Maybe it’s just me, but when my lover told me that he wanted to devote his life to serving others, I just wanted him all the more! Giving is irresistibly attractive!
Should that be your motivating factor? Who cares!
Let me explain.
Awhile back, I watched “The Children’s March,” a film by Tell the Truth Pictures, which recounts the story of how 25 years ago the young people of Birmingham, Alabama braved fire hoses, police dogs and jail time to spearhead the end of segregation.
I recommend this exceptional film for so many reasons, but one thing about the story struck me. Yes, it was an inspiring account of how unity truly is power, but that wasn’t it. The film showed evidence that one is never too young to inspire social change, but that wasn’t really the clincher either.
The “big hit” I got that day came from something a little more obscure: while a few of these kids were clued into the fact that their actions could create such monumental change, many of them were making a stand, risking so much because it was the thing to do that day. It was what all their friends were doing. That day, in 1963, it was cool to buck the system and get hosed down with water and chased down by dogs and thrown into jail. And so they marched. And in the end, they made an impact.
So here goes: what if our motivation for service doesn’t even matter? Does a person who is truly in need care if your helpful attitude comes out of a desire to be recognized, a need for a tax right-off, or to make you, yourself, feel great? Probably not.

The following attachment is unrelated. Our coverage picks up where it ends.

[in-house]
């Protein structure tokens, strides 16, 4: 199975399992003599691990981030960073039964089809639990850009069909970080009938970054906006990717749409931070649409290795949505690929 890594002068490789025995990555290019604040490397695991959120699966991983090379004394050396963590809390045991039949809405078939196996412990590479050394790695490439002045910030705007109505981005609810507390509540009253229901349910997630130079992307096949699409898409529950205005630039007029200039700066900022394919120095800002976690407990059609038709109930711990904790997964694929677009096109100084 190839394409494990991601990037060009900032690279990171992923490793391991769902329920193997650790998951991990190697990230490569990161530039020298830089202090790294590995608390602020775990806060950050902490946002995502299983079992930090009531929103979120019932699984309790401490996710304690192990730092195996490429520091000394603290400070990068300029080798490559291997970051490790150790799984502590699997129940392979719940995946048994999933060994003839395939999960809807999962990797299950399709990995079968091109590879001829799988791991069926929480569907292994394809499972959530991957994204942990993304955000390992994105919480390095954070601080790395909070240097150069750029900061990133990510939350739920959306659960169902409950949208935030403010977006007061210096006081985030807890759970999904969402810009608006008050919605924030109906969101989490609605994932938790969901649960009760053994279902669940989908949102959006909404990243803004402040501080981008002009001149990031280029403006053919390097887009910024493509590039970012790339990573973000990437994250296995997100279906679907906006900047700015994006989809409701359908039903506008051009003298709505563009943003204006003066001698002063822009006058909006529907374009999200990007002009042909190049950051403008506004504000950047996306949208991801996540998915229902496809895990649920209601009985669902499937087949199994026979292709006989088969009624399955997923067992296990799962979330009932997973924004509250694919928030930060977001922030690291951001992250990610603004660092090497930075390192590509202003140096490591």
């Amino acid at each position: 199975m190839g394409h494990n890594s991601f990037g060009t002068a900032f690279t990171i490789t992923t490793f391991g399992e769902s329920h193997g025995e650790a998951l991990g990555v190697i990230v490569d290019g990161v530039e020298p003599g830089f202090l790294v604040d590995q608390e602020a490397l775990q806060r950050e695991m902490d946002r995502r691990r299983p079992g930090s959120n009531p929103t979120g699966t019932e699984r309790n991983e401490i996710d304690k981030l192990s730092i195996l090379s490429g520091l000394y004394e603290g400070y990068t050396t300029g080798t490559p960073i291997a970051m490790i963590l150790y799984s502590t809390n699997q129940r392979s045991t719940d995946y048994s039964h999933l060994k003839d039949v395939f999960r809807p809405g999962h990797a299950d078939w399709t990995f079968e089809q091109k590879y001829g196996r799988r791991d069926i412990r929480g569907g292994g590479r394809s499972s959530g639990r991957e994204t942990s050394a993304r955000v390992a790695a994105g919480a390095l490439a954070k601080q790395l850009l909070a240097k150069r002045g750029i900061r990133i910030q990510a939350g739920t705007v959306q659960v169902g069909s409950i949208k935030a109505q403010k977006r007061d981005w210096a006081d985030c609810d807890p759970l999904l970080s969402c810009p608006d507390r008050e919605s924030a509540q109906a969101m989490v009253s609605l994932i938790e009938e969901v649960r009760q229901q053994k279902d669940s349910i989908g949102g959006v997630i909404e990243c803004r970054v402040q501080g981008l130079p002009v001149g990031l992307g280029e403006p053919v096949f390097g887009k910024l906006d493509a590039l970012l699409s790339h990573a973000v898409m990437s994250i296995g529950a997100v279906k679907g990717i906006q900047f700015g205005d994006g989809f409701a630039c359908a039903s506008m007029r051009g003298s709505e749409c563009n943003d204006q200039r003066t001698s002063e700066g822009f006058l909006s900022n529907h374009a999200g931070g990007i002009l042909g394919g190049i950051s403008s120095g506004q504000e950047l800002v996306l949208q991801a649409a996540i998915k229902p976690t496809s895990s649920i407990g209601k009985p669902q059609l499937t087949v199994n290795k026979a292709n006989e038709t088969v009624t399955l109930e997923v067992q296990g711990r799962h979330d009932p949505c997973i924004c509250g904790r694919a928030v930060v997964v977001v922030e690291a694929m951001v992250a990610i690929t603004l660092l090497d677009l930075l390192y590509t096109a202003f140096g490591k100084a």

Seva means selfless (as in ego-less) service, but is there really any such thing? I mean, who on Earth is ego-less? …And what does that even mean? As I grapple for an answer, the word itself (ego-lessness) steps into file with other lofty and poetic words which have been rendered nearly impotent in our modern day society—words like “Peace,” “joy,” and even, (dare I say) “love.” Sounds great—where do I buy some?
It has become a personal quest to take such lofty abstract ideals and turn them into a real life practice; and it is one of my goals as a yoga teacher to turn catch yoga phrases into a profound experience of positive action. Peace takes serious practice, and Joy is an active choice. Love has potency when manifest; we must be it and do it. I think egolessness requires the same amount of gut level street “cred” in order to truly relate to the average modern day spiritual gangster.
And nothing has given me a deeper experience of (something even remotely resembling) egolessness as has “selfless” service. It has been, for me, the most potent form of worship and the most abundant expression of Divine Co-creation. It also generally leaves Me, Myself, feeling completely renewed.
Truly, getting the self-serving ego-self out of the way is the means to open to a bigger experience of “no self,” but please don’t get me wrong. I am not an advocate of the ruthless ego-bashing so popularized by Western-Eastern thought. In fact, I quite believe that I am manifest as this ego, ergo this unique and individualized identity for the sacred purpose of becoming a radiantly unique and individualized expression of Universal Grace.
For example: while on some level I am aware of the self-serving benefits of even writing this piece, I know that on a deeper level my cosmic being (and potentially yours) reaps so much more.
So maybe it’s not necessary for one to approach service without an ounce of ego.
My underlying and most important point is this: Selflessness is born of Service.
It is in the act itself—the practice of giving Love to the abused and Hope to the weary—that the ego is dissolved away, if only for a fleeting moment.
So what’s your motivation?
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